For primary care doctors, screening for cancer is like relying on a few streetlights to search an expanse of darkness.
The average American is currently recommended to have regular screenings for just three types of cancer: breast, colorectal, and cervical. Screening increases the chances that a cancer will be caught in its earliest stages, when the chance of a cure is higher. If caught early, most cancers are localized and can be surgically removed or radiated.
An unfortunate reality is that people of color tend to be diagnosed with many cancers at later stages, and their chance of surviving is lower across the board. Black people with cancer have a 28 percent higher chance of dying from it than white people do. The mortality rate for breast cancer, the most common cancer in American women, is nearly 40 percent higher for Hispanic and Black women than for their white counterparts. The mortality rate for prostate cancer, the most common cancer in American men, is two to three times higher in the Black community. A similar pattern also shows up with colorectal cancer, with poor people and people of color generally being diagnosed at a later stage.
There are many reasons for these later diagnoses: reduced access to health care, lower rate of cancer screenings, and a lack of health insurance or paid medical leave. The result is that even among people with the same type of cancer treated at the same hospital, with the same insurance status, income, and education level, patients of color still have a lower chance of survival.
Regrettably, Black, Hispanic, and other people of color have historically been underrepresented in clinical trials relating to cancer, including ones aimed at determining the value of more aggressive screening and early detection. In 1993, Congress passed the National Institutes of Health (NIH) Revitalization Act to increase the inclusion of women and minorities in clinical trials, but only 2 percent of NIH-funded trials over the next 20 years met this goal. And this exclusion from research trials may affect clinical recommendations.
For example, Black men were underrepresented in prostate cancer screening trials that concluded there was little benefit to screening all adult American males. The recommendations to doctors that were developed as a result of those trials, which drastically reduced prostate cancer screening, may have been disproportionately detrimental to Black men. In the largest clinical trial on screening for lung cancer, which kills more Americans than any other cancer, only 9 percent of the study subjects were of any diverse racial group, although nonwhite people made up 28 percent of the US population in 2011, the year of the trial.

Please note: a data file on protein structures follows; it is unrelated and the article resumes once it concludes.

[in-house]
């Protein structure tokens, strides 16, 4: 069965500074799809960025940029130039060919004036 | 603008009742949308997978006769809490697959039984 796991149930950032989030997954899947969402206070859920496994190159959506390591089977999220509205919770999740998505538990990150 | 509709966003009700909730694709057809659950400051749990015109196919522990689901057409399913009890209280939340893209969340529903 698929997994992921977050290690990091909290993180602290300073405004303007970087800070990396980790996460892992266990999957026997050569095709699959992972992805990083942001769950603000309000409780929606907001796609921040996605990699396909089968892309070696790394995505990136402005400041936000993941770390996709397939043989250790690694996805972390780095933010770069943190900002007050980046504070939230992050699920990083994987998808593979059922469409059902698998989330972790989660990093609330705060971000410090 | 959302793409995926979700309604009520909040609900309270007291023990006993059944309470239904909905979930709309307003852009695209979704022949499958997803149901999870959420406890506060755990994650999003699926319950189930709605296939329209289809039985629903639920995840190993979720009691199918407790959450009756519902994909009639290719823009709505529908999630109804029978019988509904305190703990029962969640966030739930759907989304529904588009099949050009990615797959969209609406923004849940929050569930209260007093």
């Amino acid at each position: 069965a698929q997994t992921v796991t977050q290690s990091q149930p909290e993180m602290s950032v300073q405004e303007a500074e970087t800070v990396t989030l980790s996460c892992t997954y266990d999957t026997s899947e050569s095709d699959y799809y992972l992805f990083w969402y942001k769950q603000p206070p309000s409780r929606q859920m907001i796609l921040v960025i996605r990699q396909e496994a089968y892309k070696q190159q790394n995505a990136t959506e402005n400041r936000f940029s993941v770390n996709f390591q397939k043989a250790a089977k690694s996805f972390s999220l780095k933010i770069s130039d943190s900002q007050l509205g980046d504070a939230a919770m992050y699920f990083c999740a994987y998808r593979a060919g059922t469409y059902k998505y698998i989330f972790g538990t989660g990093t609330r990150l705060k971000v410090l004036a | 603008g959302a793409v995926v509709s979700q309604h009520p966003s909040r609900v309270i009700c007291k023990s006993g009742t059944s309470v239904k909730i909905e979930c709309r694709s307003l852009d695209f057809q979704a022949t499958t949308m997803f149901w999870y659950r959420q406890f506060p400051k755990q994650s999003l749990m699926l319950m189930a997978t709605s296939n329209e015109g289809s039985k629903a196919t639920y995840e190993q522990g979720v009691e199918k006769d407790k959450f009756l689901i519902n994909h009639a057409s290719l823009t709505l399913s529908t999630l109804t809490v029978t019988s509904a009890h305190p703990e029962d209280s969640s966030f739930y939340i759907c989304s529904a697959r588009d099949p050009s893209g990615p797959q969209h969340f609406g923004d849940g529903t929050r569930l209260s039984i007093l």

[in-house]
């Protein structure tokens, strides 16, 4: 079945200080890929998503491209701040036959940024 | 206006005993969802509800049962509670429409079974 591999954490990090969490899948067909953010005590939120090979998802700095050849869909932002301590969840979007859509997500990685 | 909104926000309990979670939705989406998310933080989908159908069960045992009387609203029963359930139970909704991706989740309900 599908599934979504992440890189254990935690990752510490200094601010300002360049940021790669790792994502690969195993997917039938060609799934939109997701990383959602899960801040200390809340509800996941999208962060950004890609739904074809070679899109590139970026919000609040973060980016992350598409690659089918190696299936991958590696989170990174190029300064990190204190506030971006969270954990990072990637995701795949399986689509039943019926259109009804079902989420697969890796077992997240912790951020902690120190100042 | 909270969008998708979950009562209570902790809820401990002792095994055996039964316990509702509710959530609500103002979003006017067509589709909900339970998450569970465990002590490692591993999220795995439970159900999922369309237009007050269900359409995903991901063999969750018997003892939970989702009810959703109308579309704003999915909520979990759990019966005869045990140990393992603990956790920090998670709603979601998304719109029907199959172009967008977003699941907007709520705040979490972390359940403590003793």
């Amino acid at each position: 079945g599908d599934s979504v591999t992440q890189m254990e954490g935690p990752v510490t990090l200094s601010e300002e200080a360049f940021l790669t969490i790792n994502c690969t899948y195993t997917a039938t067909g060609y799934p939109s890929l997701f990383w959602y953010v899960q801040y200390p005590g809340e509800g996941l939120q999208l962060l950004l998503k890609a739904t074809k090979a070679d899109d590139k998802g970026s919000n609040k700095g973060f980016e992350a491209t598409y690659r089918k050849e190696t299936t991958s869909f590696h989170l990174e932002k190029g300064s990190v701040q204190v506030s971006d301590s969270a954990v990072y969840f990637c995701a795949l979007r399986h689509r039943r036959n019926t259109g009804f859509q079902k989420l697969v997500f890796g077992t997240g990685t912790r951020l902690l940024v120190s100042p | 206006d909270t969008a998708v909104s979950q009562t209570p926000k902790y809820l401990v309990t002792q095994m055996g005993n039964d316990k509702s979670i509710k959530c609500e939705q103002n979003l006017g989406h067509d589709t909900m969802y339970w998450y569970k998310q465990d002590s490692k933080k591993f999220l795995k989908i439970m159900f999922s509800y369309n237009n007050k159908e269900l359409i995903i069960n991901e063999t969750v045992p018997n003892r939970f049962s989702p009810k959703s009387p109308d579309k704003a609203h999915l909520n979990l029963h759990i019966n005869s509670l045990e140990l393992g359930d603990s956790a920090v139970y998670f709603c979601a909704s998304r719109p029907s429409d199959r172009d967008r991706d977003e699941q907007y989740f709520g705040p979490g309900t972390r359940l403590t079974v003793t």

We especially need to improve early cancer detection. Routine medical visits, including those for cancer screening, steeply declined in 2020 because of COVID-19, and now we’re seeing more late-stage diagnoses as a result of missed screenings. For example, in the early months of the pandemic, 7 percent of breast cancer diagnoses in the Kaiser Permanente health care system were made at a late stage, compared with 2 percent in 2019. People of color, who already suffer from reduced access to primary care, will be disproportionately represented among those with cancer diagnoses that might have been caught with regular screening.
Fortunately, there are new technologies on the horizon that may help fill the gaps. Scientists and startup companies are developing “liquid biopsies” — blood tests that detect molecular signals of dozens of cancers at once. If a patient tested positive, doctors could follow up with imaging or tissue biopsies to confirm a specific cancer diagnosis.
These simple blood tests would be offered at doctor’s offices and community clinics, in theory making them more convenient and quicker for patients who have historically faced obstacles to health care access. There is hope that liquid biopsies may provide a practical safety net for individuals who often fall through the cracks in the status quo, in which cancer screening can require multiple time-consuming and sometimes invasive tests such as a colonoscopy, a mammogram, or a CT scan.
That’s why special effort must be taken to include representative samples of all racial and ethnic groups in clinical trials on these technologies. And if these tests pass muster and are someday recommended as standard screens, it will be vital both to bring these technologies to community hospitals that serve populations of color and to ensure their affordability.
However, initial studies on liquid biopsies appear to have been underrepresentative. My analysis of the first few large trials indicates that between 4.6 and 13 percent of the study subjects were people of color — less than half their proportion in the general population.
A commitment to diversity in upcoming clinical trials for liquid biopsies could determine whether this cutting-edge early detection technology will widen or close the gap in cancer outcomes that has persisted for too long.
Dr. Sana Raoof is a resident physician in radiation oncology at Memorial Sloan Kettering Cancer Center.